I understand it's not the best situation but hiring someone is just out of the question financially. Also, the wedding is out-of-state so I don't know anyone to ask and the couple doesn't have any photographer friends. It's a small wedding in a small church with dinner afterwards in a local restaurant. They did not plan on pictures but my wife offered my services. I don't intend to make a big production out of it, just looking for some friendly input from the forum. When everyone is home son #2 and I take pictures and we have a lot of fun just being a family. I'm hoping this situation is the same.
03-17-2017, 07:20 PM   #11
Loyal Site Supporter
Loyal Site Supporter




Join Date: May 2007
Location: Flagstaff, Arizona
Posts: 399
I've taken lots of pictures at the weddings of 3 nieces/nephews. They all had pro's (one of them was worse than me, though!), so I tried to concentrate on the settings and attendees - before and after.

After you get the obligatory shots (the bride & groom, the wedding party, etc.) take lots of what I will call "ambiance" shots (table settings, the crowd & friends at the reception/dinner, etc., various parties at the table(s), dancing, friends of the couple, etc.). Be as informal as possible! These are the ones that they will all remember, since they show their friends and family in familiar (i.e. non-posed!) situations. Bang away as much as you can, at pre- and post-ceremony activities.
03-17-2017, 07:31 PM   #12
Site Supporter
Site Supporter




Join Date: Sep 2006
Location: Mississippi, USA
Photos: Gallery
Posts: 723
I had to do similar. I used 2 camera bodies, different lens on each and swapped cameras when necessary.
Surprisingly 28mm was the focal length used the most. Don't discount the FA 28-105, gives wonderful colors with flash.
If you get a chance test the flash settings before you use it. I had different settings for each camera.
Wear the most comfortable shoes you own
03-17-2017, 07:53 PM   #13
Pentaxian At Large
Loyal Site Supporter
robgski's Avatar

Join Date: Nov 2012
Location: Shenandoah Valley, Virginia
Photos: Gallery | Albums
Posts: 3,102
QuoteOriginally posted by AstroDave Quote
Be as informal as possible! These are the ones that they will all remember, since they show their friends and family in familiar (i.e. non-posed!) situations. Bang away as much as you can, at pre- and post-ceremony activities.
I agree, there will be some great opportunities to get the unposed, candid shots that in the end often mean more than the posed shots, even when they are not technically perfect. Don't worry about getting perfect shots every time, but get lots of shots. Also, I've heard some pros use a slow multiple shot setting, so you have a better chance of getting a shot where no one is blinking, etc. I'd rather have to cull out many shots rather than think "Oh, I wished I'd taken a picture of that!"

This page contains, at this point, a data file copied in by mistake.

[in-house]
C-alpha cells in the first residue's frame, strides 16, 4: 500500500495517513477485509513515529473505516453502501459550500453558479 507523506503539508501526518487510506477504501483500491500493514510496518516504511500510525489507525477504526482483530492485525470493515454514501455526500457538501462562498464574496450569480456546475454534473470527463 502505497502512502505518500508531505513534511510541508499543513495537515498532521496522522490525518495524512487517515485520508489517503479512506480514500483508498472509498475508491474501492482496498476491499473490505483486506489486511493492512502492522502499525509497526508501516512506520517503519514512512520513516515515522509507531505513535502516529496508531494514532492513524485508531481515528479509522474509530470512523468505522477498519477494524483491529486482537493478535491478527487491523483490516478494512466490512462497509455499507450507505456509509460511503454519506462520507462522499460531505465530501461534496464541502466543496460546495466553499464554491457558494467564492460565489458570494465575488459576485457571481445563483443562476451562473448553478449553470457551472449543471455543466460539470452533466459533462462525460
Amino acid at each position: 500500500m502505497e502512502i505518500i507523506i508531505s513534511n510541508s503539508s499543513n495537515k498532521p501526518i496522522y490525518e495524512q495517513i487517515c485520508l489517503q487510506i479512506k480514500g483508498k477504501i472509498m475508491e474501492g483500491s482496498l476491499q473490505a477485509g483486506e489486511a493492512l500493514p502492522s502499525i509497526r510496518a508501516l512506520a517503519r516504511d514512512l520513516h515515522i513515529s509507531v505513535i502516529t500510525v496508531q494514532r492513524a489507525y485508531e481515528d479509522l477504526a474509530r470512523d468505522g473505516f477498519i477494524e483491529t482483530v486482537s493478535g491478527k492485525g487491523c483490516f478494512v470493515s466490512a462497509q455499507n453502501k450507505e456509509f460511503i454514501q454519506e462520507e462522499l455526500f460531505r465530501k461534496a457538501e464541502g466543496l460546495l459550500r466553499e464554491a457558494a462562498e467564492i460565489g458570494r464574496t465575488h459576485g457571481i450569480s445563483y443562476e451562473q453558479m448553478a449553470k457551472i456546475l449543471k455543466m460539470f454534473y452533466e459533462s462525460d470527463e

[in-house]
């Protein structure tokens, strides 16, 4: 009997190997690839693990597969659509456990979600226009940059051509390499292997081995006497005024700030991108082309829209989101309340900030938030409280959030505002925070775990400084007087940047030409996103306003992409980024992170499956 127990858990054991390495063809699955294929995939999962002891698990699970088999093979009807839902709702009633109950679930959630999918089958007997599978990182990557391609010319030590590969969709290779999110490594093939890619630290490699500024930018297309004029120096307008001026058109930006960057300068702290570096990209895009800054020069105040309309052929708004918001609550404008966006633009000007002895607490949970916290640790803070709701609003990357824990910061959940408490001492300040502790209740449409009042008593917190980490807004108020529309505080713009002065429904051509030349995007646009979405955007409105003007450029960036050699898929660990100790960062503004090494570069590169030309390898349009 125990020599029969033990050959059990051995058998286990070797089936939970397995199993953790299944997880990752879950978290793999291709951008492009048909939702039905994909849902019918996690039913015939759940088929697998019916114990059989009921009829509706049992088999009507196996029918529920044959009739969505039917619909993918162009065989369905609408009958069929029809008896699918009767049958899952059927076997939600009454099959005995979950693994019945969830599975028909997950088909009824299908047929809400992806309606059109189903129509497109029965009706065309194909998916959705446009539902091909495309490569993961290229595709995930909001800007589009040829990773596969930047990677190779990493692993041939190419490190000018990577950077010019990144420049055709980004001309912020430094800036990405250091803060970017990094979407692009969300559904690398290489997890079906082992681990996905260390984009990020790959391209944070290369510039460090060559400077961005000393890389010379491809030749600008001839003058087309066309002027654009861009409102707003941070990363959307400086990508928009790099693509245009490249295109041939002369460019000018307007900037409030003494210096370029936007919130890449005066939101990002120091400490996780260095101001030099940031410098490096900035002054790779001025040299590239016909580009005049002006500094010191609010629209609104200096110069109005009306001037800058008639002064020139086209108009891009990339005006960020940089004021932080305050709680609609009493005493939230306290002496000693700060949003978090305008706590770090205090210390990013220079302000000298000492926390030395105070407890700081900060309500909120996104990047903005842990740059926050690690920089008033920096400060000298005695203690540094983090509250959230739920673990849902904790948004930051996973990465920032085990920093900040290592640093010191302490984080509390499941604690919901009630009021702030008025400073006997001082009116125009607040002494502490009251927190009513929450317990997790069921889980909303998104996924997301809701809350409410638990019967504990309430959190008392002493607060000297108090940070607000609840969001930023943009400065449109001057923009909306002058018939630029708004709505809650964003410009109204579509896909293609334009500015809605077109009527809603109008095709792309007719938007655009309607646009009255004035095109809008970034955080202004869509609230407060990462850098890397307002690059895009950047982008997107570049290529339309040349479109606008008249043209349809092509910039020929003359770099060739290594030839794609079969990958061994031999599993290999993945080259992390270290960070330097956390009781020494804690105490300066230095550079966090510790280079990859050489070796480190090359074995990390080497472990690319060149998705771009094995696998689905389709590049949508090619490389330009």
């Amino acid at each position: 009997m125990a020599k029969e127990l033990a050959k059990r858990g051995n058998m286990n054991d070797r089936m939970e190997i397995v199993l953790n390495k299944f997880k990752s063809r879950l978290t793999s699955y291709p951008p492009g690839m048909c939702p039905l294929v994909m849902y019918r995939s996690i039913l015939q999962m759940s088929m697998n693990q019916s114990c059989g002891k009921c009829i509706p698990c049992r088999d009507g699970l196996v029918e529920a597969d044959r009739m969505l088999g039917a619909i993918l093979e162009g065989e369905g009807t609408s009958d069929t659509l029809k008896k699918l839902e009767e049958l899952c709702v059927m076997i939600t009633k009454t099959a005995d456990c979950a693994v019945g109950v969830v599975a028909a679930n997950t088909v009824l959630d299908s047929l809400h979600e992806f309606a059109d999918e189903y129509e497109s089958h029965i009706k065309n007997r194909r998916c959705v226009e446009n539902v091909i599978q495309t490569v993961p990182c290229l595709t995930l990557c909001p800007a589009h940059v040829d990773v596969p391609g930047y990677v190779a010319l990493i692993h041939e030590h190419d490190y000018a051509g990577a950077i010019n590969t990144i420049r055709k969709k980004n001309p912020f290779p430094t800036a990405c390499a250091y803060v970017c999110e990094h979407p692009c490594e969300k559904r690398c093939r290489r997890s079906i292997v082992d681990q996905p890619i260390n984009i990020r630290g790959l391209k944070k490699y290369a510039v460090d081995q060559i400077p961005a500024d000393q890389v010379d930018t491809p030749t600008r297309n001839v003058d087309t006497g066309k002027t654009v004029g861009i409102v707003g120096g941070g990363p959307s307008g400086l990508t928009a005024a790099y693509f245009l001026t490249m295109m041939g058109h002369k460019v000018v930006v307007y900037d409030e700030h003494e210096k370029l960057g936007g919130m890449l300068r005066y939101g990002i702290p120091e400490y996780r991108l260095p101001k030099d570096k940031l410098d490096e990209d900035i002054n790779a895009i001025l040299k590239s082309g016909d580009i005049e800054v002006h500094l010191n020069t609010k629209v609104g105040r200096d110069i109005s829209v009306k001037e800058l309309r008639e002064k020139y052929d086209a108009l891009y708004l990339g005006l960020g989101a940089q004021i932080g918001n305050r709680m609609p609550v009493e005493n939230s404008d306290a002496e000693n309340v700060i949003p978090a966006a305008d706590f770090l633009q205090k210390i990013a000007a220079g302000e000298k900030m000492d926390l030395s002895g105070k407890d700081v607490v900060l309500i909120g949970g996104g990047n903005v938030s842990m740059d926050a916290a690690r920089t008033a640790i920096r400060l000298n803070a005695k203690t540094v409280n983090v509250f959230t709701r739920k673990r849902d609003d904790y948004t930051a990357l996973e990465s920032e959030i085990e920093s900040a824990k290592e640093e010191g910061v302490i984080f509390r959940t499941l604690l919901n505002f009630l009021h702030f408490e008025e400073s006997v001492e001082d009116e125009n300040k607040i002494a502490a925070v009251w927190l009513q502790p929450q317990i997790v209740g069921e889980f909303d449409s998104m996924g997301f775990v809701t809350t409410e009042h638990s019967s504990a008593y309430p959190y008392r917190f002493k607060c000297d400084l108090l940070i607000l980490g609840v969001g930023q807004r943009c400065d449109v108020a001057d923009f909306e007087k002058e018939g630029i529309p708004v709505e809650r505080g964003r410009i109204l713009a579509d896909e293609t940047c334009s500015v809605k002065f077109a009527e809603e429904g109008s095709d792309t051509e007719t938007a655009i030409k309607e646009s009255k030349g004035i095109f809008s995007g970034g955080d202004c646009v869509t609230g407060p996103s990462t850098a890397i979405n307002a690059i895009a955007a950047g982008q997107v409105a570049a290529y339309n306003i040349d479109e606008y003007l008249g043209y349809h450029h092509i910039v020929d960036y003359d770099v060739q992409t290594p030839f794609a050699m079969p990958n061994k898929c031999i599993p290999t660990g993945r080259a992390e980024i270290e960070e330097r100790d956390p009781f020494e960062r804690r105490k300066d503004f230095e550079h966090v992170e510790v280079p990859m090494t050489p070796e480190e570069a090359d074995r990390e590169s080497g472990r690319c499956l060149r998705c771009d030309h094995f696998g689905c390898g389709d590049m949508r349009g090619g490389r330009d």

Also, consider using the Program Mode, if you feel like too much is going on for you to meter and adjust on the fly.

If possible, check out the places beforehand, get an idea of where you'd like to stand, or have the couple and others stand, for a few posed shots, especially if you think you'll need to add lighting.
Otherwise, be flexible, and relax. Sit in one spot and take in the scene, but don't be afraid to move if necessary. Anticipate the best moments, and wait.
QuoteQuote:
When everyone is home son #2 and I take pictures and we have a lot of fun just being a family. I'm hoping this situation is the same
I hope so too. Best of luck, and congratulations!
03-18-2017, 02:43 AM   #14
Senior Member
Davidparis's Avatar

Join Date: Nov 2009
Location: Paris, France
Posts: 286
QuoteOriginally posted by onlineflyer Quote
As the title states, I'm an amateur shooter. My son is getting married in a small service and my wife offered my assistance with the photos. They are on a very tight budget, so nothing available for a real photographer.

A little background:
1) It's a small church wedding and reception afterwards with around 20 people in attendance, there is no wedding party
2) I hope to visit the church and restaurant the day before the wedding, however, not guaranteed
3) Son #2 will act as 2nd photographer and his wife will coordinate the couple for photos
4) I have three cameras available: K-3, K-5iis w/Katzeye and KX film camera
5) I have three af lenses available: DA 20-40mm, Sigma 70mm macro and FA 28-105mm/4-5.6
6) I also have a number of nice manual lenses, including: 30/2.8, M 50/1.7, M 100.2.8, K 200/2.5, and Vivitar 90-180mm/4.5
7) Only on camera flash and PENTAX AF 200FG available

I'm thinking of using the K-5iis with DA 20-40mm as the primary outfit and K-3 with Sigma 70mm as second outfit. Also, thinking I might shoot a roll or two of film in the KX, lens undetermined. I'm also planning on bringing a tripod for use when necessary, like family photos. Does this plan make sense? What would be your suggestions / recommendations?

I really need your help. All comments and advice would be greatly appreciated. Thanks in advance.
Don't forget to participate as a father to your son during his wedding...
03-18-2017, 02:43 AM   #15
Veteran Member




Join Date: Sep 2013
Location: Pasadena, CA
Photos: Albums
Posts: 1,125
QuoteOriginally posted by onlineflyer Quote
... so I don't know anyone to ask ...
Pentax forums would be a good place to start... I bet there is someone who would be happy to help out for either a symbolic fee or some good wedding food.
Reply

Bookmarks
  • Submit Thread to Facebook Facebook
  • Submit Thread to Twitter Twitter
  • Submit Thread to Digg Digg
Tags - Make this thread easier to find by adding keywords to it!
20-40mm, 70mm, af, amateur shooting sons, bride, camera, cameras, choice, da, day, dress, film, flash, k-3, lenses, outfit, photo industry, photography, photos, shots, wedding
Thread Tools Search this Thread
Search this Thread:

Advanced Search


Similar Threads
Thread Thread Starter Forum Replies Last Post
Pets Portrait of My Sons Icelandic Sheepdog Janse Post Your Photos! 3 03-13-2016 01:26 AM
Machinery My Three Sons Fat Albert Post Your Photos! 2 05-31-2015 10:18 AM
Amateur Wedding Photography Setup johnnie518 Pentax SLR Lens Discussion 18 11-16-2012 02:23 PM
Amateur question about shooting indoors emulsify Pentax K-r 15 04-17-2012 07:17 PM
Shooting the photographer shooting my sons engagement photos skinja Post Your Photos! 13 07-04-2008 12:14 PM



All times are GMT -7. The time now is 10:55 AM. | See also: NikonForums.com, CanonForums.com part of our network of photo forums!
  • Red (Default)
  • Green
  • Gray
  • Dark
  • Dark Yellow
  • Dark Blue
  • Old Red
  • Old Green
  • Old Gray
  • Dial-Up Style
Hello! It's great to see you back on the forum! Have you considered joining the community?
register
Creating a FREE ACCOUNT takes under a minute, removes ads, and lets you post! [Dismiss]
Top